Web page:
Becoming a Physician Assistant in Iowa
If you desire a career that will allow you to make a difference in the lives of others, becoming a physician assistant is one way to follow that calling. Physician assistants work all over the world and in many different settings. PAs serve individuals and families in rural areas, cities, and suburbs. As part of a physician-led team, PAs make a positive impact in their communities by providing competent, compassionate medical care to those in need.
Physician Assistant Duties
Physician assistants provide many vital medical services to patients under their care.
• Obtain medical history
• Perform physical exams
• Provide routine primary care
• Order and interpret diagnostic tests and lab work
• Diagnose and treat illness
• Help patients manage their diabetes and high blood pressure
• Provide patient education
• Write prescriptions
Although restrictions vary from state to state, physician assistants cannot perform surgery or other invasive procedures. They are also barred from writing certain types of prescriptions, such as prescriptions for controlled substances.
Like most professions, there are requirements that must be met before you can become a physician assistant. To become a physician assistant, you must
• Earn a bachelor’s degree
• Pass the GRE or MCAT
• Successfully complete a master’s degree program
• Pass a national certification exam
• Submit your documents to a state licensing board
Choose an undergraduate degree that will prepare you to successfully complete the master’s portion of your education, such as biology or premedical health sciences. In order to be accepted into the University of Iowa Carver School of Medicine Master of Physician Assistant Studies program, you will need at least a 3.0 GPA, a passing GRE or MCAT score, plus 1000 hours of direct patient healthcare experience.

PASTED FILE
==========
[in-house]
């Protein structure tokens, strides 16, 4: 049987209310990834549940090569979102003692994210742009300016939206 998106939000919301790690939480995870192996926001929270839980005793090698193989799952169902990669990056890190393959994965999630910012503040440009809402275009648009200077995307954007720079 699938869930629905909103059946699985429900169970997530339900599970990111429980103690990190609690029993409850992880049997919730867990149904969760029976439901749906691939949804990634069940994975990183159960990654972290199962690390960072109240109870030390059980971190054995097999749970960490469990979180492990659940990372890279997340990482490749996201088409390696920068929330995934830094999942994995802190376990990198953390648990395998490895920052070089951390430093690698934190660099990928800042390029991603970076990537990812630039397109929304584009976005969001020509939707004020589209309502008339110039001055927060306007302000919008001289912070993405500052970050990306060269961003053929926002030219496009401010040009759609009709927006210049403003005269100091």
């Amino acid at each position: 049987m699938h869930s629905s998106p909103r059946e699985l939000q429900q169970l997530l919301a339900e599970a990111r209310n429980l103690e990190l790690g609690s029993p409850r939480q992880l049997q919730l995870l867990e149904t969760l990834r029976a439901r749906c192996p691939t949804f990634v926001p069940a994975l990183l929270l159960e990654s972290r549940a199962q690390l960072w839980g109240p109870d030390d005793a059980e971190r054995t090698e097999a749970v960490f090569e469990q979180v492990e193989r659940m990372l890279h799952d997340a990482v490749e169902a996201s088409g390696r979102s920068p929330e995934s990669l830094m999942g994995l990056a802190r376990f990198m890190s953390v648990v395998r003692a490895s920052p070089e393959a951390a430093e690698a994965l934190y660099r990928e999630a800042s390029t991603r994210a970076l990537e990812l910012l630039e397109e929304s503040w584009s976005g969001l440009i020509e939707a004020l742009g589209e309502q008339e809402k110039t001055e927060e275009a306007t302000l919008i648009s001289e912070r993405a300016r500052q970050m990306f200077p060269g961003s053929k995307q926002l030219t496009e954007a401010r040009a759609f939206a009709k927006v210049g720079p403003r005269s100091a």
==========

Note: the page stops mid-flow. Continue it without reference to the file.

Physician assistant schools in Iowa are usually part of a university’s school of medicine. They are typically master’s degree programs that prepare the student to treat and diagnose patients in a clinical setting. It is during your master’s program that you will choose your medical specialty. Physician assistants can specialize in pediatrics, family medicine, or many other specialties.
National Certification Exam
After successful completion of your master’s degree program, you will need to pass the Physician Assistant National Certifying Exam, or PANCE. Only students who have completed a master’s degree from an ARC-PA, Accreditation Review Commission on Education for the Physician Assistant, accredited program may sit for this exam, so make sure the program you choose is accredited. There are several physician assistant programs in Iowa. University of Iowa, Des Moines University, and St. Ambrose University offer master’s programs that are ARC-PA accredited.
To become a certified physician assistant, you must submit your application, transcripts, and PANCE scores to the Iowa Department of Public Health Bureau of Professional Licensure to obtain your initial license. Processing this paperwork can take as many as sixty days, so be patient.
Once you have become a physician assistant, the state of Iowa will require you to maintain your license. Every two years, you will need to complete continuing medical education courses related to your specialty field. Certain topics, such as mandatory reporting of child abuse, are required as part of the continuing medical education requirements. You will also be required to take a re-certification exam every five years.
Salary and Job Outlook
Physician assistant salary in Iowa averages about $90,000 annually. Nationally, there is an expected growth rate in jobs of about 38% through 2022. However, the medical field is expected to grow faster than other occupations because of the Affordable Care Act, and some are predicting a shortage of healthcare professionals in the next ten years.
Final Thoughts and Encouragement
Becoming a physician assistant takes determination and a commitment to work and study hard. It requires perseverance and becoming a lifelong learner. For those who want to leave a legacy of caring, these demands must be met with enthusiasm and courage. After all, your future patients are depending on you.